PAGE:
Waybright, who became curator of Wildflower Island at Teatown Lake Reservation, a nature preserve and education center in Ossining, also happens to be a highly regarded floral designer as well as teacher and lecturer.
has practiced her
floral craft in suburban Washington, D.C., San Francisco and New York, including at Flowers by Frank Laning in Chappaqua.
A member of the American Institute of Floral Designers, she has been teaching at the New York Botanical Garden in the Bronx since 1988.
four-session class on "Basic Centerpieces and Arrangements" begins July 15.
with lilies, roses, delphinium, viburnum and asters, set off by ivy, at a demonstration seminar in Chappaqua.
In music, in writing, in gardening and in floral arranging, all the same principles come into play, Waybright
says, ticking a few of them off: "Shading, harmony, rhythm."
pirouette behind a table stacked high with piles of flowers in different hues, shapes and colors-selecting a branch of gracefully arching high-bush blueberry from on pile, a few lush roses and lisianthus from another, perhaps thrusting in sprigs of limonia-is like seeing a choreographer who knows all the moves but is still surprised by the dance.
Just one hour during a recent presentation for the Briarcliff Garden Club
called "Mad About Color," and without a dress rehearsal, Waybright
put together seven unique flower arrangements, all the while describing what she
was doing and why.
The audience applauded every arrangement, commenting on how fluidly and seemingly without effort she
created the pieces.
Elegant yet natural was the look she
"We may not love every flower," she
said at one point, commenting on some people's propensity to sneer at carnations, "but I do.
held up a magenta carnation called 'Fancy' and found the perfect place for it in the arrangement.
Stargazer lilies, pink roses, blue ageratum, Queen Anne's lace and asters in a simple box, in an arrangement by Leah Waybright
Not only did Waybright research
the history, mythology and folklore surrounding the flowers and write their stories, but she
also orchestrated her
compositions for each flower and performed them on piano and keyboard.
The musical pieces for the album were composed over several years and recorded in Waybright's
After working in florist shops for 20 years, Waybright, in her early 40s, decided to "retire" from her day job in flower shops but certainly not from floral arranging, giving demonstrations to garden clubs, teaching at the New York Botanical Garden, composing music or giving piano lessons to children in the evenings, another of her favorite activities.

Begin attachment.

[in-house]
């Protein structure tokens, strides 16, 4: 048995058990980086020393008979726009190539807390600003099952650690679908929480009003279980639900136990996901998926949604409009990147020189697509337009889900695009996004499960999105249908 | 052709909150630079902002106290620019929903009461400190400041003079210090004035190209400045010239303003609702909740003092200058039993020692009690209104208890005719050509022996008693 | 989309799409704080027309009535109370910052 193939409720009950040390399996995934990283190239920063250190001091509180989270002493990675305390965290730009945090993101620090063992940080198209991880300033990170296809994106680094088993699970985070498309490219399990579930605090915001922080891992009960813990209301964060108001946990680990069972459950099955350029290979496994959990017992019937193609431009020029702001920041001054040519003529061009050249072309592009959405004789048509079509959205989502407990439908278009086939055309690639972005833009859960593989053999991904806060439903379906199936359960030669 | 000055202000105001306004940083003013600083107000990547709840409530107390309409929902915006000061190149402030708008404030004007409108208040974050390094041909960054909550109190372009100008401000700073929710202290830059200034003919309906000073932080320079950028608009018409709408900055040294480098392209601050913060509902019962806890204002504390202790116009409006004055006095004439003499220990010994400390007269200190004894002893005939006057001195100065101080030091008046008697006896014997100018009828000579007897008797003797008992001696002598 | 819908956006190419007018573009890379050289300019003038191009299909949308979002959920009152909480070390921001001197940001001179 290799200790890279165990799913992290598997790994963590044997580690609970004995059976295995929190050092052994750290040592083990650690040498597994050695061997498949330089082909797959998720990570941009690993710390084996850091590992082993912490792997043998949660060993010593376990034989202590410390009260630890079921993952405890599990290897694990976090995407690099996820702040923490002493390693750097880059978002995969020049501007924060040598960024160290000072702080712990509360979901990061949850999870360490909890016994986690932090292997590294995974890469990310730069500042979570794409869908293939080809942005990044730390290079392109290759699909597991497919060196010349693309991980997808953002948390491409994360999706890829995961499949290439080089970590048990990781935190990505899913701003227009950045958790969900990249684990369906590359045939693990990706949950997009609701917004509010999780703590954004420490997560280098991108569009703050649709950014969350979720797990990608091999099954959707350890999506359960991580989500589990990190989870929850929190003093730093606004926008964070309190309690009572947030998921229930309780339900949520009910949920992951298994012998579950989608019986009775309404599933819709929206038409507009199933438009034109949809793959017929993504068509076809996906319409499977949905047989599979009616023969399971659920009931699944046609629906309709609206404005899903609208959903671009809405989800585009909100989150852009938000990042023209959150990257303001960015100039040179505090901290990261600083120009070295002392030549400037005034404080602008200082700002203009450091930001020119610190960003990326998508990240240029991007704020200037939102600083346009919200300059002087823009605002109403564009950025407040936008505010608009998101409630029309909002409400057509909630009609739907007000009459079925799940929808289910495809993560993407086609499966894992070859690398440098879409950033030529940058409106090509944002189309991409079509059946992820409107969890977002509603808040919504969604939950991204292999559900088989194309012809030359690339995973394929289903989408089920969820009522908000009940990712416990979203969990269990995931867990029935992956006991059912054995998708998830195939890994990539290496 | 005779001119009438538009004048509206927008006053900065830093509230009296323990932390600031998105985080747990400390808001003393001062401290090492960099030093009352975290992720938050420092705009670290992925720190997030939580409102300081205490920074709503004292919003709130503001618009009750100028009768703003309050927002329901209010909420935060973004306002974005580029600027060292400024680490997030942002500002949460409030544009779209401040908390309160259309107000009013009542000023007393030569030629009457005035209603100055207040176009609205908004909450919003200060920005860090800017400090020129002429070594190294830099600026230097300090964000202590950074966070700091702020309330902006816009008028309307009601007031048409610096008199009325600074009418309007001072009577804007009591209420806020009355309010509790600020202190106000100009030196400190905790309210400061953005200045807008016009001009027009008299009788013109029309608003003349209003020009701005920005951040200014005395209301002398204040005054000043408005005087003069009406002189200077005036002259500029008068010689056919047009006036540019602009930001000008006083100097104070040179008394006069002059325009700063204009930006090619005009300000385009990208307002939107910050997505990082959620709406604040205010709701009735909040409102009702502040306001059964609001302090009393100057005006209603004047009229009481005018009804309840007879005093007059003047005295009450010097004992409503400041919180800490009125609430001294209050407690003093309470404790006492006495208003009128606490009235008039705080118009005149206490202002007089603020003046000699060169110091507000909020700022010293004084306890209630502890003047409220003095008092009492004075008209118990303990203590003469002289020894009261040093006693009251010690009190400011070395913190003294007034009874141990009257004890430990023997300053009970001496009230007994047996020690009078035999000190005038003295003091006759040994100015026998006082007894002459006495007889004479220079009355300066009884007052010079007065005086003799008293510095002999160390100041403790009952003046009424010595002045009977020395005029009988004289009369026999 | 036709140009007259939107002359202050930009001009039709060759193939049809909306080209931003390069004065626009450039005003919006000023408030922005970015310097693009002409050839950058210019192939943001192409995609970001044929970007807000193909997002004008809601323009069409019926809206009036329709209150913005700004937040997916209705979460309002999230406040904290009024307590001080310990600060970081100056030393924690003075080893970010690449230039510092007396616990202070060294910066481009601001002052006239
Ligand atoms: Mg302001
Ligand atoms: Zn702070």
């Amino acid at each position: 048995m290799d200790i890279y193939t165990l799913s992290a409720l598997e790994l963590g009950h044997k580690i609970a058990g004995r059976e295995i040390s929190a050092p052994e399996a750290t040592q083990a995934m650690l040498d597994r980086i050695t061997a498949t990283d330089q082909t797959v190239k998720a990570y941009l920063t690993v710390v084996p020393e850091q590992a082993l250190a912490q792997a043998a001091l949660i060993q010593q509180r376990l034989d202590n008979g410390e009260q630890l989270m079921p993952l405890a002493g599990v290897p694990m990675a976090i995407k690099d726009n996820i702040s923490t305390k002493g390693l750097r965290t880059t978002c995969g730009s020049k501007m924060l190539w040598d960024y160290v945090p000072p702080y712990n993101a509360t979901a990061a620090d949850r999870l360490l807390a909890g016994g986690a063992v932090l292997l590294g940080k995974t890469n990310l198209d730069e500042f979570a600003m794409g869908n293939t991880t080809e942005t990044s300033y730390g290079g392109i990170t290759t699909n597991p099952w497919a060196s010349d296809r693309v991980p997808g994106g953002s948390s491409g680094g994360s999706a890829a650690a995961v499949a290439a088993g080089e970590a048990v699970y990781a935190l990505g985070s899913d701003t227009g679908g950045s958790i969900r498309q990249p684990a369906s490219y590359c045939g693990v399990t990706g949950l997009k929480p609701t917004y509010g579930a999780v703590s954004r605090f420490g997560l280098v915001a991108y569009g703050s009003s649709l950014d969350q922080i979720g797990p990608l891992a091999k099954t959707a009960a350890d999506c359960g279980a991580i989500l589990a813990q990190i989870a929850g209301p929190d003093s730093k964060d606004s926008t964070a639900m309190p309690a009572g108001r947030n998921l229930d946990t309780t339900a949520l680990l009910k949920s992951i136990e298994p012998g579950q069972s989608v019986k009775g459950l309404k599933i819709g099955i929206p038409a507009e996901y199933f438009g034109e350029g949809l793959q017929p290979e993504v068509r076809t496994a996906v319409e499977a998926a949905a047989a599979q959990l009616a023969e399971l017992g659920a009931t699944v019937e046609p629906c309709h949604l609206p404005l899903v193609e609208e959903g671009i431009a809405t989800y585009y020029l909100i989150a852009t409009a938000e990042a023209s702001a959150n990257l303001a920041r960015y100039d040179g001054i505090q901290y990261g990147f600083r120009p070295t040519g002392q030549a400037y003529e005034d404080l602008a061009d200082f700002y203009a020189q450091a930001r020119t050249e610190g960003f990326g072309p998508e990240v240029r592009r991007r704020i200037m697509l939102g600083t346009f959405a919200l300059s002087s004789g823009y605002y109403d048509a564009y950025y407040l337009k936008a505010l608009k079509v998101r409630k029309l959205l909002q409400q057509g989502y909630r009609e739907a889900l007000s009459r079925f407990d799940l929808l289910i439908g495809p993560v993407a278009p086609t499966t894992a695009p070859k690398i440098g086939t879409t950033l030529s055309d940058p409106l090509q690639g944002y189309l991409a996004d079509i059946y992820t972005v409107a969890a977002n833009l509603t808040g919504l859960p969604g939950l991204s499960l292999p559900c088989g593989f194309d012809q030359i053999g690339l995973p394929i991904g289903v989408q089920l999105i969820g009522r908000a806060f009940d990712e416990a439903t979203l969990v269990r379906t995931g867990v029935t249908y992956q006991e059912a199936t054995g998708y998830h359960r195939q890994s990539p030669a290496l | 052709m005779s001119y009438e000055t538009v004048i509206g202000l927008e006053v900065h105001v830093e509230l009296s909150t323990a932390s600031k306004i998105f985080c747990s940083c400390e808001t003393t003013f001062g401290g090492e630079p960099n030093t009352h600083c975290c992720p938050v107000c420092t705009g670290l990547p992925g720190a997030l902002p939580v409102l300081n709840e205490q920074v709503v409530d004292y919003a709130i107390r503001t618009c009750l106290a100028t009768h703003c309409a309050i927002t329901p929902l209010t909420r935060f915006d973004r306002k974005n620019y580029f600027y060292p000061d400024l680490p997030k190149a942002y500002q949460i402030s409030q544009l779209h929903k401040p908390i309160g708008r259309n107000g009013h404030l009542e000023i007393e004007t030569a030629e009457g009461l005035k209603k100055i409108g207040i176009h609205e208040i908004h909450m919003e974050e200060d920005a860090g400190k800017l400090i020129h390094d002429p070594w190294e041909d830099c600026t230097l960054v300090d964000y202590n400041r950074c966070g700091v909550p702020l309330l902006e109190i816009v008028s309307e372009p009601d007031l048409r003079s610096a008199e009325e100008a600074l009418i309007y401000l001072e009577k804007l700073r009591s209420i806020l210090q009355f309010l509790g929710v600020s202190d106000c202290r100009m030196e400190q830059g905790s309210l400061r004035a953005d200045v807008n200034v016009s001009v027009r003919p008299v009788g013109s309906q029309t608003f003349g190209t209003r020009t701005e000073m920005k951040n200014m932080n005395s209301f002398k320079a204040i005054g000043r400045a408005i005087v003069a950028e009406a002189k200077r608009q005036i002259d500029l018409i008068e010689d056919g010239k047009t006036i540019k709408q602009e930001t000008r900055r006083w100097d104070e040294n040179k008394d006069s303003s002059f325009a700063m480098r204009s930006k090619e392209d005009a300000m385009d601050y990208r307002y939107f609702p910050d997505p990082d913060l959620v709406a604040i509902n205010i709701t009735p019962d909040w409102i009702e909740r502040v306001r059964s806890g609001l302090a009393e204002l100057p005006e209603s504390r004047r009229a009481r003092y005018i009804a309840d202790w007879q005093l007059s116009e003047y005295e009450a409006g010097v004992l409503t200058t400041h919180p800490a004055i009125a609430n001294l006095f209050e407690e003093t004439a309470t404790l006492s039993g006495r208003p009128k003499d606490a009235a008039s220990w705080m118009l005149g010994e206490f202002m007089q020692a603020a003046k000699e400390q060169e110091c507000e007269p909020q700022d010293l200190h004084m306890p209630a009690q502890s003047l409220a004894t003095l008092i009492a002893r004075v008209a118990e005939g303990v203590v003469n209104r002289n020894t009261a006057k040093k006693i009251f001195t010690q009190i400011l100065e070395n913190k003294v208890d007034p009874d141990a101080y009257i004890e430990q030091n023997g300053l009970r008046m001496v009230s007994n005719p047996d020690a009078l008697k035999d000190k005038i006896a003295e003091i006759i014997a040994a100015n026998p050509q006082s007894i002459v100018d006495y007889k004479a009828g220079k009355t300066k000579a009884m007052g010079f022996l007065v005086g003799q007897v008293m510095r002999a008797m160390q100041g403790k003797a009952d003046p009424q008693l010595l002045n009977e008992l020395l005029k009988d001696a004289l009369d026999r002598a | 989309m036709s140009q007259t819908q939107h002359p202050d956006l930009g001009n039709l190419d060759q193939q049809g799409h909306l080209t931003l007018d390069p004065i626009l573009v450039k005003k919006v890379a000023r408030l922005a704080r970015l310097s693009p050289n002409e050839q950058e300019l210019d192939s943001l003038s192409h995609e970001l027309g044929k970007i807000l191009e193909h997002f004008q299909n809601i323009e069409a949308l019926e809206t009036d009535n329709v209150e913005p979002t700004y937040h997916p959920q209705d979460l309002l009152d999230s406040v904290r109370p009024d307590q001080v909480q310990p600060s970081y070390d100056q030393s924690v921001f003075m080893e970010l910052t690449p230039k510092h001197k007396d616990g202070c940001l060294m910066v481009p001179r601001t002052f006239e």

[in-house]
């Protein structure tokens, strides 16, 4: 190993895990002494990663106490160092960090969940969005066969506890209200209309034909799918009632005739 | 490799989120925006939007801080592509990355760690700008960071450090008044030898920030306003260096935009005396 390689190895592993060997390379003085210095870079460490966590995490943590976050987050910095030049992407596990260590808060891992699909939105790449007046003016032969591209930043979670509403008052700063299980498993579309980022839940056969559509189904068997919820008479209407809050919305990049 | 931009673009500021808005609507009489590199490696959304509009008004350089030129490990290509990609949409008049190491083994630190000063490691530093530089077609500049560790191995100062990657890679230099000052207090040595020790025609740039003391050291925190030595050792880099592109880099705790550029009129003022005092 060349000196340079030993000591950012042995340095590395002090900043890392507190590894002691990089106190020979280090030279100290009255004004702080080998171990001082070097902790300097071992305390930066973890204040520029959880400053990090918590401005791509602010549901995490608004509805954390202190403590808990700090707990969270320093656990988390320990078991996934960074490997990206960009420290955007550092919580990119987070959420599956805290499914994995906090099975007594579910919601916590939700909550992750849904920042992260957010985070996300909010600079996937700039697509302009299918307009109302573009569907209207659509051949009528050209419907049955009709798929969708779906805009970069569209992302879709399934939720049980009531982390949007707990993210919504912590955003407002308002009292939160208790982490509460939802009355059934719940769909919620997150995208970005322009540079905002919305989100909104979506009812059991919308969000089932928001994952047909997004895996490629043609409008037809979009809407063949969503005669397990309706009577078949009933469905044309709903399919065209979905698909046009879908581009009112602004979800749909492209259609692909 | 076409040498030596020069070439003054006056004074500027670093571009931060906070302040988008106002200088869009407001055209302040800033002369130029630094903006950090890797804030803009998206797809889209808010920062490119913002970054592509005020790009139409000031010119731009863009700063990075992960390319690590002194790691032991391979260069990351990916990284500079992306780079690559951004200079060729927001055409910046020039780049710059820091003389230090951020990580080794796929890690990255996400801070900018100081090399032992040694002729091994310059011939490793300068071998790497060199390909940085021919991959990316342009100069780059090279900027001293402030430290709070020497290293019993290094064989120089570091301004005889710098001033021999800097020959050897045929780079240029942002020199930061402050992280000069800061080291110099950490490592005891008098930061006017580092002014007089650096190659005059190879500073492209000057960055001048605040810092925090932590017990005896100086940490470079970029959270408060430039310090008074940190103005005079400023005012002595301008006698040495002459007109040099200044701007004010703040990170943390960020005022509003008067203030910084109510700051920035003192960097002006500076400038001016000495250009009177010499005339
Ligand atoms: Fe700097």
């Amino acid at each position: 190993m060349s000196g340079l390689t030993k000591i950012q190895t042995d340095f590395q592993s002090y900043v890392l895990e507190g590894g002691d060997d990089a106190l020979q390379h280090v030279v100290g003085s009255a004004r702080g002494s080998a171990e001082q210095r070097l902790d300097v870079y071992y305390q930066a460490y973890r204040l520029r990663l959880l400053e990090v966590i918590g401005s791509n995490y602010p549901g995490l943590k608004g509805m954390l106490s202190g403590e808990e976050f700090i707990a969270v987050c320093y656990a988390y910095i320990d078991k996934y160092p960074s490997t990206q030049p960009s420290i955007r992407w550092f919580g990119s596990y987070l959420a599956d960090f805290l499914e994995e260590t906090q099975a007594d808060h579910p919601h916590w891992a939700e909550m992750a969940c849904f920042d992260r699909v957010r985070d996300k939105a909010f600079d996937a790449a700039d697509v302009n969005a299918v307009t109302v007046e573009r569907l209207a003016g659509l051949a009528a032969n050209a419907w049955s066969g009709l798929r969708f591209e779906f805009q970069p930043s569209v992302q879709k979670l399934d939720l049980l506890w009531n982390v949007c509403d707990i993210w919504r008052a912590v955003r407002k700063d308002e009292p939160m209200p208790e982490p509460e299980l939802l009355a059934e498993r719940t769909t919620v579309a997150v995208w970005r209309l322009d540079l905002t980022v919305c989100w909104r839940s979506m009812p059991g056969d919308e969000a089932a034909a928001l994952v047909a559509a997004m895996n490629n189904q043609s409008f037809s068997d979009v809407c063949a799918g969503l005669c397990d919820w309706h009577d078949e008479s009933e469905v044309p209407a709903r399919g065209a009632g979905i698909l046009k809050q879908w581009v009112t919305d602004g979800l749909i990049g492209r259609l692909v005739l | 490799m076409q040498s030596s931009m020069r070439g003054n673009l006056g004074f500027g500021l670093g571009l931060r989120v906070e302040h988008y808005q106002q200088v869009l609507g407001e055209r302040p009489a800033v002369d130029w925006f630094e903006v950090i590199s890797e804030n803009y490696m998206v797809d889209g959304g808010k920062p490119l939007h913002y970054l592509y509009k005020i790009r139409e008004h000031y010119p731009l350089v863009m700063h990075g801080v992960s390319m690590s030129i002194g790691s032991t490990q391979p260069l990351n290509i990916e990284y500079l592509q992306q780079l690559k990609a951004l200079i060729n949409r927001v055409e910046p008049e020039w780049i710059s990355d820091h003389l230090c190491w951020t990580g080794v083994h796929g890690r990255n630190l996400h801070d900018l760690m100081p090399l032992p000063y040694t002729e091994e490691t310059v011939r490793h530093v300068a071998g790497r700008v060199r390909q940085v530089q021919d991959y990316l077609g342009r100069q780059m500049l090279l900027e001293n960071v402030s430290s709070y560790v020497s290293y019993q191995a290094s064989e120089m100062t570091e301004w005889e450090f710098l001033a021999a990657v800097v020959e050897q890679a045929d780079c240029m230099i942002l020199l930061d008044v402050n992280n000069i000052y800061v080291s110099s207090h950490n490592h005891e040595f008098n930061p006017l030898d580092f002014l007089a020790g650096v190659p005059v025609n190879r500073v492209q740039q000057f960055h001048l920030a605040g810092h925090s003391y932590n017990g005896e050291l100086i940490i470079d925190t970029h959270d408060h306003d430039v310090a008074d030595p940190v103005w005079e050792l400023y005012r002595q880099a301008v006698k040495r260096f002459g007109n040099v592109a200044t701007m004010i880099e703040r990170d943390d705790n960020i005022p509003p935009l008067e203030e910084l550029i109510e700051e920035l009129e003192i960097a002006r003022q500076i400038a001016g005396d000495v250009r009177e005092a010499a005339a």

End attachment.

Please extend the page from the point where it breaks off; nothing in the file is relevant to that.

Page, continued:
"I retired into gardening," she
With a bit more free time, she looked for an opportunity to volunteer and found it at Teatown Lake Reservation, in Ossining.
"I started to volunteer with Jane Darby, the curator, at Wildflower Island, in hopes of becoming a guide," she
"We became best friends, and she
became my mentor.
After Darby died, Waybright was named curator of Wildflower Island.
Along with her
duties of guiding tours and organizing the thirty-some volunteers and the programs at Wildflower Island
serves on several committees championing the preservation of wildflowers.
, who teaches floral design, with a white anemone.
In the lushly illustrated book accompanying "Beauty Gone Wild," Waybright dedicates her
composition "Forget-Me-Not" to Darby.
It is a moving piece and doubly effective when listening to the music while reading her
account of how the wildflower came to be named.
"The language of flowers defines eternal love as the forget-me-not," Waybright
"As a tiny blossom growing by the water, it must entice an onlooker to come very close to notice its beauty and charm."She goes on to describe how a young man, enchanted with the tiny sky-blue flower growing above a river, stoops to pick a bouquet for his
companion but slips and falls down the steep bank into the swiftly moving stream.
emerges long enough to see his
love at the river bank, he
shouts, "Please love me ... and never forget me." The bouquet of blue flowers floats to the surface and thereafter is known as the forget-me-not.